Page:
one suffers if data is encrypted unnecessarily. There is always risk that unencrypted data can be used in ways we didn’t anticipate when we decided not to encrypt it.”
Data encryption certainly lies within the scope of the app, device or network service provider, rather than the end user. However, experts agree that action is needed at all levels to mitigate the risk of a data breach. Catalin Cosoi, chief security strategist at Bitdefender, said that businesses, app developers, security vendors, privacy regulators, healthcare organisations, and patients should be working together to assess risks, prevent healthcare data loss, meet legal requirements, and secure IT infrastructures.
Cosoi added that privacy regulators need to play their part in creating new laws with tougher penalties for data loss incidents to
ensure compliance by hospitals and healthcare organisations.
The main security threats will come at the point where the devices and apps offload the data they collect to a smartphone, via a
Bluetooth or WiFi connection, Cosoi said. “This makes them vulnerable to identity theft, unintentional data leaks, traffic sniffing and man-in-the-middle attacks.”
End-to-end data encryption is the answer, securing data during transmission, with proper authentication and encryption protocols at both ends of a communication channel.
Regarding Bluetooth, Steve Hegenderfer is director of developer programs at Bluetooth SIG – the body responsible for developing the wireless standard. He said that the connectivity technologies used in mHealth Bluetooth have all the tools to build a very secure solution. “For example, any actual personal data being sent by a Bluetooth Smart-enabled device uses AES-128 CCM cryptography to provide strong encryption and authentication of data packets.”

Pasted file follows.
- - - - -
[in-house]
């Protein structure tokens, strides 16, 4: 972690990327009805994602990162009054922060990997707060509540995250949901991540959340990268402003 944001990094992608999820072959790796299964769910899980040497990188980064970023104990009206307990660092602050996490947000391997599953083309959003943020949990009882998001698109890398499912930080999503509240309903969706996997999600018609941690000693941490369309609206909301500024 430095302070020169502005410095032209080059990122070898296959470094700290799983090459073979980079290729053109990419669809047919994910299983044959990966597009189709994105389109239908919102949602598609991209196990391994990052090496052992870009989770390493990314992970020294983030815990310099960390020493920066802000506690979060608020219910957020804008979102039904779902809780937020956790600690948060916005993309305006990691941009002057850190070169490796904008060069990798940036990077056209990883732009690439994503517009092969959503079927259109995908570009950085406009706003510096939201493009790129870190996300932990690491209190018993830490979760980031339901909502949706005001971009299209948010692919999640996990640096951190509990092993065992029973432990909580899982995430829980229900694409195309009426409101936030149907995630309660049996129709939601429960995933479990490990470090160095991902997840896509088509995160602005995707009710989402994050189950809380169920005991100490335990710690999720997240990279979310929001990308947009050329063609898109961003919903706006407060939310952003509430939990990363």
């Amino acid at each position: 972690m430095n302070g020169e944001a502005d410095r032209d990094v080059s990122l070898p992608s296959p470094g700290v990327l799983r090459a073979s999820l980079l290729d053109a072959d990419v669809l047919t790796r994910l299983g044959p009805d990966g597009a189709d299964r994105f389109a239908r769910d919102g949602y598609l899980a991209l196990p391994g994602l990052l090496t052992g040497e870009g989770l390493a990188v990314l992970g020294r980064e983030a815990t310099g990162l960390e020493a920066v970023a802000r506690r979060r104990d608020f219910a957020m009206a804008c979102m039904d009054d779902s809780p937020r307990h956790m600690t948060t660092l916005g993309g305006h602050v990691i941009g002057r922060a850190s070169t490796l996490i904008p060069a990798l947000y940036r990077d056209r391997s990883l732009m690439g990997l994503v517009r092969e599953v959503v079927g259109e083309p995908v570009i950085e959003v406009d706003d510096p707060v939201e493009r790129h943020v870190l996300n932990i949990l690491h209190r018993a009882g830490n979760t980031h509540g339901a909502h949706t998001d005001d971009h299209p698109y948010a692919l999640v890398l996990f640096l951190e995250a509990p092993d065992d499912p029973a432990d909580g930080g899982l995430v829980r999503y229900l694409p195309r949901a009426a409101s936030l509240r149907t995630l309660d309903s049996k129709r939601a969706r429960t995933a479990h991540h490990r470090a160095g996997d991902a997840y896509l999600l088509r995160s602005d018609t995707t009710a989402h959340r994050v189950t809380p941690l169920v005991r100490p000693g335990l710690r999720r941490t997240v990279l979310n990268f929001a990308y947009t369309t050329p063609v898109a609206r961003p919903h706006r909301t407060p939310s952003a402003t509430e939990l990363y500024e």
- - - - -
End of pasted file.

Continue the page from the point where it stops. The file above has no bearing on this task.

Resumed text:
“These rules, which ban developers from selling data obtained from apps within the platform to third parties, prove that Apple is trying to proactively change the conversation and get out ahead of this,” said Hegenderfer. He added that other major players such as FitBit are now doing this as well from a ‘health & wellness’ device perspective.
Setting the right policies is a step forward, but the question remains as to whether mHealth devices will come under the ruling of national and federal bodies, such as the US Federal Trade Commission. But
Hegenderfer also noted that: “Too much regulation however, can potentially stunt the growth of this industry. mHealth can provide consumers with so much value that it would be a waste for it to be legislated away.”
Two industry bodies that can help with mHealth data security standards and best practices are Workgroup for Electronic Data Exchange (WEDI), and the Healthcare Enterprise (IHE), suggested Tushar Bhatnagar, project manager, Digital Healthcare Solutions at IT services firm Tech Mahindra.
He commented: “The healthcare industry is witnessing an explosion in mobile based healthcare applications. Clinicians are using smart devices for monitoring patient data but unlike other industries, such as banking, the standards are yet to be embraced across the industry.”
It’s uncertain whether or not the industry will be able to avoid a headline-grabbing mHealth data breach. Yet, with the right security, data standards, policies and end-user practices in place, we can but try.